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Hoax callers a nuisance for Police on busiest night

South Yorkshire Police logo.

South Yorkshire Police logo.

 

Drunken callers from Doncaster, and across the region, rang South Yorkshire Police on New Year’s Eve asking for lifts home, requesting bus times and making false reports of crime.

Figures released today show that, on the busiest night of the year, police were inundated with nuisance calls to 999.

One caller rang from Doncaster bus station to ask call handlers if they could help him get back to Pontefract as there were no more buses running.

A woman described as “hysterical” rang 999 after a taxi driver asked her to pay her fare up front, while another caller rang with the noise of a loud house party in the background, claiming he was Frank Gallagher from the television drama “Shameless.”

Shortly before 3am on New Year’s Day, a man called police to ask if officers could drive his drunken girlfriend back home to Derby, and another caller rang to say he’d lost his house keys.

Tracy Potter, operations manager at South Yorkshire Police, said: “As a Force we had planned resources in advance in order to manage the high number of calls and incidents, which were expected.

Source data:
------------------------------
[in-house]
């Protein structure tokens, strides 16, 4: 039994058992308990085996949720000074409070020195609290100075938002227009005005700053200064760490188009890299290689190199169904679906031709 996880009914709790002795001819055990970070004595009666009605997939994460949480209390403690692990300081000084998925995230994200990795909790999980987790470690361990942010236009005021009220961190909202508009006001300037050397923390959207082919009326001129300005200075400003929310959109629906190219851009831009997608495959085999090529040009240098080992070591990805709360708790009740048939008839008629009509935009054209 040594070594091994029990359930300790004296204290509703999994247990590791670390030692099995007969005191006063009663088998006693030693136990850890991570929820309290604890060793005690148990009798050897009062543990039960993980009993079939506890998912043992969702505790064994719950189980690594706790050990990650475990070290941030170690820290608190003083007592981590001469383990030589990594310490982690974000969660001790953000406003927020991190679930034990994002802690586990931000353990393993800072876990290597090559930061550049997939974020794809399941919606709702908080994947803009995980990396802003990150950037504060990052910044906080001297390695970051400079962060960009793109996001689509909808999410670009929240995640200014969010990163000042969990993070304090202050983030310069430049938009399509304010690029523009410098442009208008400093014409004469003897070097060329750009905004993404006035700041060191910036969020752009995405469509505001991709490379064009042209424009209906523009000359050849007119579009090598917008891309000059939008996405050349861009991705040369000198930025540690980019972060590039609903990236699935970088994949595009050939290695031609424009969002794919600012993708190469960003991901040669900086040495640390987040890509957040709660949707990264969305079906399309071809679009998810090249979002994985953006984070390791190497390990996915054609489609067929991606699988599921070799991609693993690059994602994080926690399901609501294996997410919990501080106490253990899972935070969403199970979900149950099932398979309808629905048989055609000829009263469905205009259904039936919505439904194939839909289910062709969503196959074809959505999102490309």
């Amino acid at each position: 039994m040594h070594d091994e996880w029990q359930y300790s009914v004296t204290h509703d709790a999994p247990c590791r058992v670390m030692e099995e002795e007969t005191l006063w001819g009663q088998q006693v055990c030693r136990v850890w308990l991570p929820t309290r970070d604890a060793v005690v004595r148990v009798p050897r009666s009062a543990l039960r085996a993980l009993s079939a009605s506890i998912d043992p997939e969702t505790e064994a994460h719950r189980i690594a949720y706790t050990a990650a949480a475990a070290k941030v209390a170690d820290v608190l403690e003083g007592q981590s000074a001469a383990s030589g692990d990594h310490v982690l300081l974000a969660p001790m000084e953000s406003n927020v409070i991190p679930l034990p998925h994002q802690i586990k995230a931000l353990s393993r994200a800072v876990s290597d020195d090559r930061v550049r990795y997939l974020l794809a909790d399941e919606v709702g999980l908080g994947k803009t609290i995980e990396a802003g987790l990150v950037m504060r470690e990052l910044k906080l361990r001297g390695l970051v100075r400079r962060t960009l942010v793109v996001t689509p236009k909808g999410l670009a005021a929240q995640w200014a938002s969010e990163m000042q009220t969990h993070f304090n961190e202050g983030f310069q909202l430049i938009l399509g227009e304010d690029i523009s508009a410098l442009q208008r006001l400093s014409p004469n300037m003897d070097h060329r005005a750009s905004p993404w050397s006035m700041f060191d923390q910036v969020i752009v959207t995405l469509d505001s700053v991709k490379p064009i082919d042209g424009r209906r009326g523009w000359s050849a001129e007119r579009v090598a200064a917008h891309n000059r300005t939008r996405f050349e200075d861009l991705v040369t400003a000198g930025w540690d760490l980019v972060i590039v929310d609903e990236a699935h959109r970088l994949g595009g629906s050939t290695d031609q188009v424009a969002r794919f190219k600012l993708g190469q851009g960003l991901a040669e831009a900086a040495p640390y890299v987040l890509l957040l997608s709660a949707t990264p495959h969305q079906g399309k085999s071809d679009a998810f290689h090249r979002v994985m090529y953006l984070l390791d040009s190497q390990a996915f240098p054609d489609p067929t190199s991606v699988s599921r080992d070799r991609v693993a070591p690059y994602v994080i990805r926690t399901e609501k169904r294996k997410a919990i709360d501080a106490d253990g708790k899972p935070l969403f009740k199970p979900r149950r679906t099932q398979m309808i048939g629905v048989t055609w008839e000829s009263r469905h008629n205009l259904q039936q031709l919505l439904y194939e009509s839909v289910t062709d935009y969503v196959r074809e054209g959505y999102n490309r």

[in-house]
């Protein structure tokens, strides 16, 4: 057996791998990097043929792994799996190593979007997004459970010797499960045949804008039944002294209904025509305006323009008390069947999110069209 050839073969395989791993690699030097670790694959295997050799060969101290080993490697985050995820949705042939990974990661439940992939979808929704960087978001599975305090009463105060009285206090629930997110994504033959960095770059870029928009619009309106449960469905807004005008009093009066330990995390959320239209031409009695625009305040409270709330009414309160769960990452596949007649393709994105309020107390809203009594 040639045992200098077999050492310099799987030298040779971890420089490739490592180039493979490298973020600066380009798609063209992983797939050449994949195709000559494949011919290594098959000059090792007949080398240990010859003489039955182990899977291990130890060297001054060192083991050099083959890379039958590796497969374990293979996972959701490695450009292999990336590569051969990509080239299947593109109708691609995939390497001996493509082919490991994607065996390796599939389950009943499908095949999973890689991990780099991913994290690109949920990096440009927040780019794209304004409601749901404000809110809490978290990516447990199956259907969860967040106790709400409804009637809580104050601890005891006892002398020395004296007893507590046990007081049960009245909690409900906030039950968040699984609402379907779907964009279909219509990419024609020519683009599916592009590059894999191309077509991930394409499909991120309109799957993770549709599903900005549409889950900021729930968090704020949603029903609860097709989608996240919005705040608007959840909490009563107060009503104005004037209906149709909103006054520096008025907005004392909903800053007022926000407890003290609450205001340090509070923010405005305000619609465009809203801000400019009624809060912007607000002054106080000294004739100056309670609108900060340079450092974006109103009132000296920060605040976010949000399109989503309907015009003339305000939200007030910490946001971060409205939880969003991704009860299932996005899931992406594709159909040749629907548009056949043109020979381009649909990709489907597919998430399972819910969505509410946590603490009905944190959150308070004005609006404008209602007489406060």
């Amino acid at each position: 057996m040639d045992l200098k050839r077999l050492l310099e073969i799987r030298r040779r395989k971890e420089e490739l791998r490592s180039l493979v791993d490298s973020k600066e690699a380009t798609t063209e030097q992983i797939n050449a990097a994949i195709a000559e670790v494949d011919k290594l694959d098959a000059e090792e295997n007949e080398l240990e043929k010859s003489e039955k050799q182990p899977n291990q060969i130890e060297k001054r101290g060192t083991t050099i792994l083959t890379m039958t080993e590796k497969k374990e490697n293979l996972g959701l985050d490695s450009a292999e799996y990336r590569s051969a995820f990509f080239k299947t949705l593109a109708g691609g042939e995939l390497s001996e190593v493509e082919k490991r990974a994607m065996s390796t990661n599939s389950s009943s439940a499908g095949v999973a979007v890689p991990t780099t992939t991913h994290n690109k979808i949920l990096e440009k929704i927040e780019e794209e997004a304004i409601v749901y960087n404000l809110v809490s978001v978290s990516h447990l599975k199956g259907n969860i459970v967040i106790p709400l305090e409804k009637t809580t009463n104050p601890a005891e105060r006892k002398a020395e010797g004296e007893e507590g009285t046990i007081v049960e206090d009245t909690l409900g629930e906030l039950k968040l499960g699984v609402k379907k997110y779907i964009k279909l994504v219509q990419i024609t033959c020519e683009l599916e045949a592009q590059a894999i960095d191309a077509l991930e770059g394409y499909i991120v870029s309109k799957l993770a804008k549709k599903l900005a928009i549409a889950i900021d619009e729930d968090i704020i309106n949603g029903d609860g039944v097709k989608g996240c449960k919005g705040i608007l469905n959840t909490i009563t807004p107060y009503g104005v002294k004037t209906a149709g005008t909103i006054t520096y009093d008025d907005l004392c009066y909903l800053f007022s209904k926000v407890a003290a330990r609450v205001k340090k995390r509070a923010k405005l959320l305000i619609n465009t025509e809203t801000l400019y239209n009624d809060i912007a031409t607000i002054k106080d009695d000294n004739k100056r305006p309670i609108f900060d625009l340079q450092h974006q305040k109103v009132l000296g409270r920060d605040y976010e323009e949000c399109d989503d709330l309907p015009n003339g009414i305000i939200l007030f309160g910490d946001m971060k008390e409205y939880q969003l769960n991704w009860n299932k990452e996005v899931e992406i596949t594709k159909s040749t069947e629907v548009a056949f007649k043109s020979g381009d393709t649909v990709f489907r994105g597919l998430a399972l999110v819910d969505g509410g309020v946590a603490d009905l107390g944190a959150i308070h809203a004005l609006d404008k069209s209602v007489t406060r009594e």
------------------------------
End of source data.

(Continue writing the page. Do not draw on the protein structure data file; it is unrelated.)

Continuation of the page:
“Prior to midnight the number of incidents were relatively low, with there being the expected number of revellers in the town centres, but in good spirits.

“But there were 572 calls to 999 between midnight and 5am, generating a total of 737 incidents. Of these, 219 were immediate and 123 were priorities for police officers to attend.

“The majority of incidents related, as expected, to alcohol-fuelled incidences of fighting and domestic incidents.

“Overall, it was a busy start to the New Year, with all South Yorkshire Police personnel striving to maintain a high level of service to the public.

“What we could have done without were the nuisance and hoax calls made by people who obviously had nothing better to do on New Year’s Eve than waste police time and, potentially, prevent us from getting to a serious incident as quickly.”

There were also false reports of crime, which took up valuable police.

One 18-year-old man rang 999 saying that a car had driven at him, knocked him over and driven off at speed.

Police graded the call as an “immediate response”, the highest level of priority, but found the teenager with no injuries. He had apparently made the story up.

Another man claimed he had been assaulted, although he had actually fallen down the stairs.

Total calls made to South Yorkshire Police over the New Year period were up by around eight per cent from 2012.

Between 6am on December 31 2013 and 6am on January 1 2014 there were 1,849 calls made to the Force.

These figures compare to 1,710 such calls made to South Yorkshire Police over the equivalent 24-hour period the previous year.

On an average day the Force would expect to receive between 1,100 and 1,200 calls.

 

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